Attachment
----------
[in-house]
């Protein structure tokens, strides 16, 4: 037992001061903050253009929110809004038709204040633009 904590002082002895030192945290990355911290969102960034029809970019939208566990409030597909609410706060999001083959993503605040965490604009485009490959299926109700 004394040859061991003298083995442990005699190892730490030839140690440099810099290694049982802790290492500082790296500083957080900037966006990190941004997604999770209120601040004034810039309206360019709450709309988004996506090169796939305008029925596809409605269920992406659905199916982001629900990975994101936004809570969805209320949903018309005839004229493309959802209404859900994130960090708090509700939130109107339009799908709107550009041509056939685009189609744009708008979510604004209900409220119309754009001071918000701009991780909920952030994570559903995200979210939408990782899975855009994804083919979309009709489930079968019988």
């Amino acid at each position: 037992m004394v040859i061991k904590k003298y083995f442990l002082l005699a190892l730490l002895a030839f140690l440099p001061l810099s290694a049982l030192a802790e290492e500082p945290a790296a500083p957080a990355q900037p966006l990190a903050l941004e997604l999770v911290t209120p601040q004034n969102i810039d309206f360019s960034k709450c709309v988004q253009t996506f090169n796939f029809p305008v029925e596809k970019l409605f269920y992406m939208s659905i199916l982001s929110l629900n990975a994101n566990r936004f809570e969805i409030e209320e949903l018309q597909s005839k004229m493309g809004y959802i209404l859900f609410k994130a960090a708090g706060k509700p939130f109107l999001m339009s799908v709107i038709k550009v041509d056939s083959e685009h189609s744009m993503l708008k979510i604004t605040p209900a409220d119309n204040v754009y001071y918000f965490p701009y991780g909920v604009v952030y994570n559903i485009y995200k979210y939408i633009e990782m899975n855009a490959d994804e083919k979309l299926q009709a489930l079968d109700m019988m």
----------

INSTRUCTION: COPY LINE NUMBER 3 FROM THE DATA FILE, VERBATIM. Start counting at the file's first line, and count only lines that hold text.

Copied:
């Amino acid at each position: 037992m004394v040859i061991k904590k003298y083995f442990l002082l005699a190892l730490l002895a030839f140690l440099p001061l810099s290694a049982l030192a802790e290492e500082p945290a790296a500083p957080a990355q900037p966006l990190a903050l941004e997604l999770v911290t209120p601040q004034n969102i810039d309206f360019s960034k709450c709309v988004q253009t996506f090169n796939f029809p305008v029925e596809k970019l409605f269920y992406m939208s659905i199916l982001s929110l629900n990975a994101n566990r936004f809570e969805i409030e209320e949903l018309q597909s005839k004229m493309g809004y959802i209404l859900f609410k994130a960090a708090g706060k509700p939130f109107l999001m339009s799908v709107i038709k550009v041509d056939s083959e685009h189609s744009m993503l708008k979510i604004t605040p209900a409220d119309n204040v754009y001071y918000f965490p701009y991780g909920v604009v952030y994570n559903i485009y995200k979210y939408i633009e990782m899975n855009a490959d994804e083919k979309l299926q009709a489930l079968d109700m019988m």